Friday, April 18, 2014

Owning Your Baby

This post is actually about names: what to name the baby, what to name your characters when you write fiction. We all know the rules about naming fictional characters, how the character's age will influence the character's name, how you can look up the Social Security name frequency charts to match a name with the decade when your character was born. As I was wandering through Facebook this morning I was horrified to come upon a site that claimed to list twenty girls' names that were so drearily out of date that they were dead. Stone dead. No one of interest would ever bear these names* again, said the snarky knowing ones.

Some of the names they list come down to us from renaissance times. Barbara? Barbara is a dead name? Instead of that, you should name your daughter Meliffany, I suppose. To my way of thinking, current fashion should not drive what you name an actual baby. It's all very well for fictional characters, but your flesh-and-blood daughter's name should be a name that rings down the ages, not the nom du jour.

The thing is, naming the baby is how you begin to claim this child as your own. If you let the knowing ones of the internet select a name for your baby, even me, you have taken the first step in handing the poor little thing over to the evils of Modern Culture. Drugs. Videogames. Texting while driving. When I was a bookkeeper for the New Jersey Division of Youth and Family Services, shepherds of the delinquent and abandoned, I couldn't help noticing that three-quarters of the children on the DYFS rolls had funny names. Let that be a lesson to you.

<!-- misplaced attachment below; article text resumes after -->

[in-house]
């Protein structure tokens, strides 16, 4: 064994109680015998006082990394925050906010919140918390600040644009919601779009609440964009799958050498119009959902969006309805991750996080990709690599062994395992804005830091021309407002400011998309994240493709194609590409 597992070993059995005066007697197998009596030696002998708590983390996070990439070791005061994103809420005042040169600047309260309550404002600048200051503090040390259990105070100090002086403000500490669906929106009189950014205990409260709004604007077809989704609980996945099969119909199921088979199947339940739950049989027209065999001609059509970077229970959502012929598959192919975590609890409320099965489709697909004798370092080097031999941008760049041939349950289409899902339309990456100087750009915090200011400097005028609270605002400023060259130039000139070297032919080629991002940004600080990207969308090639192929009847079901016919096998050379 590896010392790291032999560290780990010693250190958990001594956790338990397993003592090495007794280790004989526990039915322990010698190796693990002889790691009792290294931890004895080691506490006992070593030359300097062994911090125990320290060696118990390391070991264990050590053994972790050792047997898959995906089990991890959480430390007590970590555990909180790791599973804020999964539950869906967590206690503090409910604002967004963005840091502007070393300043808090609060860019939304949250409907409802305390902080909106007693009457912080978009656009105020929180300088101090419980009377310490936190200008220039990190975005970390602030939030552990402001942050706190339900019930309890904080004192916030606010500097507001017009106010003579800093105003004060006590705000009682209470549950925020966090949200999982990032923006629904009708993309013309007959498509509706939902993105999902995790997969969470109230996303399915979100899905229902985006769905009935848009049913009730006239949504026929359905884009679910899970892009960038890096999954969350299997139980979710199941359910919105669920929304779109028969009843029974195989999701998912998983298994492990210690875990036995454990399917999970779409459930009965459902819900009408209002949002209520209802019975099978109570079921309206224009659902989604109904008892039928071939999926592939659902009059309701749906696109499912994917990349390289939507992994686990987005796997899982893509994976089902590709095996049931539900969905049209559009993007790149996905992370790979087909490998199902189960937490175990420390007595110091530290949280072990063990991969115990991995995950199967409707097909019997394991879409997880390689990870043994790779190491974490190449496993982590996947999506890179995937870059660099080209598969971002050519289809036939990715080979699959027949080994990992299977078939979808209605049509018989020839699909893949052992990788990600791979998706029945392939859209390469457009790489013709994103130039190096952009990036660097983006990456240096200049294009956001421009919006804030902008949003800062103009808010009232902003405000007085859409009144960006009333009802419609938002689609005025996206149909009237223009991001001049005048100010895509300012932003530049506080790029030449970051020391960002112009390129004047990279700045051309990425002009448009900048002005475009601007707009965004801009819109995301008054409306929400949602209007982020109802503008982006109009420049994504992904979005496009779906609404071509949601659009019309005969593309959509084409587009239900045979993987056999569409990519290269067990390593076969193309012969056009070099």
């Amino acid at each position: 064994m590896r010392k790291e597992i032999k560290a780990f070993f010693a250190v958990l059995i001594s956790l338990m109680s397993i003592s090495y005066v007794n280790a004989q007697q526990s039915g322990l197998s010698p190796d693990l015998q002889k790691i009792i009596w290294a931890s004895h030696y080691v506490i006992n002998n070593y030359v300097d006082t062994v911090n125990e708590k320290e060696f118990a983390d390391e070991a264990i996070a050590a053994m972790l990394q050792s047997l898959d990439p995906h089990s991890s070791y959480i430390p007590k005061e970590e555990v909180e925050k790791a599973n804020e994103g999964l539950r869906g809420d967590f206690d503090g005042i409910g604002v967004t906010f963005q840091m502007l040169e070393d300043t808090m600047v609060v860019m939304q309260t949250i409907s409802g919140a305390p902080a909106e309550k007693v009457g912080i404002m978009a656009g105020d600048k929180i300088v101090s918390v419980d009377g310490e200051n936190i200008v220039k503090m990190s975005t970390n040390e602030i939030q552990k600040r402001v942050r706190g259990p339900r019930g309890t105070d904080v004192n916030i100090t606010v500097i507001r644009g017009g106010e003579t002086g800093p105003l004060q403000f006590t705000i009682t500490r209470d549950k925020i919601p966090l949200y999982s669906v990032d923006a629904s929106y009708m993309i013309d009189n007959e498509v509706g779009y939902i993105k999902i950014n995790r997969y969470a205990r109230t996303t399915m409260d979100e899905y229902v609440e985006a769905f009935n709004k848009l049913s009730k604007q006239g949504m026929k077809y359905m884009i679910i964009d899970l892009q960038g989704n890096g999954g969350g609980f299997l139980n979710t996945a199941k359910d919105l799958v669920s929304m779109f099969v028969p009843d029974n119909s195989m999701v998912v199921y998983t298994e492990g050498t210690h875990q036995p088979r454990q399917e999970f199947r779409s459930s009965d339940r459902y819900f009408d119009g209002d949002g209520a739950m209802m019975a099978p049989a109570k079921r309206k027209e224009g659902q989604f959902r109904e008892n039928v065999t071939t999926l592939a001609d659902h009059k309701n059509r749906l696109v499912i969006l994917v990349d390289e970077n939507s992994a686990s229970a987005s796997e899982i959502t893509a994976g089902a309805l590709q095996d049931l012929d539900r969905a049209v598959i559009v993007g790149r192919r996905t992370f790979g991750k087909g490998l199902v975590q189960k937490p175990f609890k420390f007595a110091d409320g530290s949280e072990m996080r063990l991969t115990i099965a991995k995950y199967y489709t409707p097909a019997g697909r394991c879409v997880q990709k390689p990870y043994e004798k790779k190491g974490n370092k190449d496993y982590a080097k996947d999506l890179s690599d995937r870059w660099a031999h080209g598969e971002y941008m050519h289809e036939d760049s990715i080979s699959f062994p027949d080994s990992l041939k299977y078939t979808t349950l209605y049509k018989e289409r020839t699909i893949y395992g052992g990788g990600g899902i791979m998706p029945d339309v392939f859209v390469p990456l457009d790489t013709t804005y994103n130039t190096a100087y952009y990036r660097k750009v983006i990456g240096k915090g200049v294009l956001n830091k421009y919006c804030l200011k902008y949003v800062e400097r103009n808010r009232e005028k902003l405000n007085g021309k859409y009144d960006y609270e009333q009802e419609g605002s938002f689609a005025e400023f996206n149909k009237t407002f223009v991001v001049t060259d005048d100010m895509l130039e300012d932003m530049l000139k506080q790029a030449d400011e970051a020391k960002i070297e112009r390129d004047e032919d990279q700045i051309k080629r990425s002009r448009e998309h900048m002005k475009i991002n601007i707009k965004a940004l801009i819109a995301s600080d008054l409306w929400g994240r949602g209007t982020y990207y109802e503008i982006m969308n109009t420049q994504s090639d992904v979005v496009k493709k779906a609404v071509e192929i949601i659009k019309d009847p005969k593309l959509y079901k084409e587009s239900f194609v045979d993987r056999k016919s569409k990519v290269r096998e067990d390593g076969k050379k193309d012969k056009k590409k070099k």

When I was a little girl, and that was quite a while ago, our dolls came to us nameless. We worked out our name-whimsey on the dolls, so that by the time we had real babies we had better sense about naming them. Not like modern women, whose dolls were all pre-named by the people at Mattel.

If you want your child to grow to be a dignified and respectable human being you have a very limited range of choices when it comes to names. Don't let anyone tell you different. You can name the baby after a relative, a beloved friend, or an admired public figure. (Not Adolph Hitler.) If you're Jewish, you can name the baby after a relative who is dead. If you're Christian, you can name the baby after a saint. If your people came from the old country—Poland, Ireland, Kenya—you can name the baby something aggressively nationalistic, but you run the risk that no one here will be able to spell or pronounce it. If you're Southern, you can name the baby, male or female, with the last name of someone in the family. That's it. Those are your choices.

You may not name your little boy Sue.

© 2014 Kate Gallison

*Blanche, Myrtle, Ethel, Barbara, Mildred, Agatha, Phyllis, Beatrice, Marge, Ruth, Gretchen, Gertrude, Martha, Opal, Rose, Eleanor, Marlene, Gladys, Josephine, Ilene

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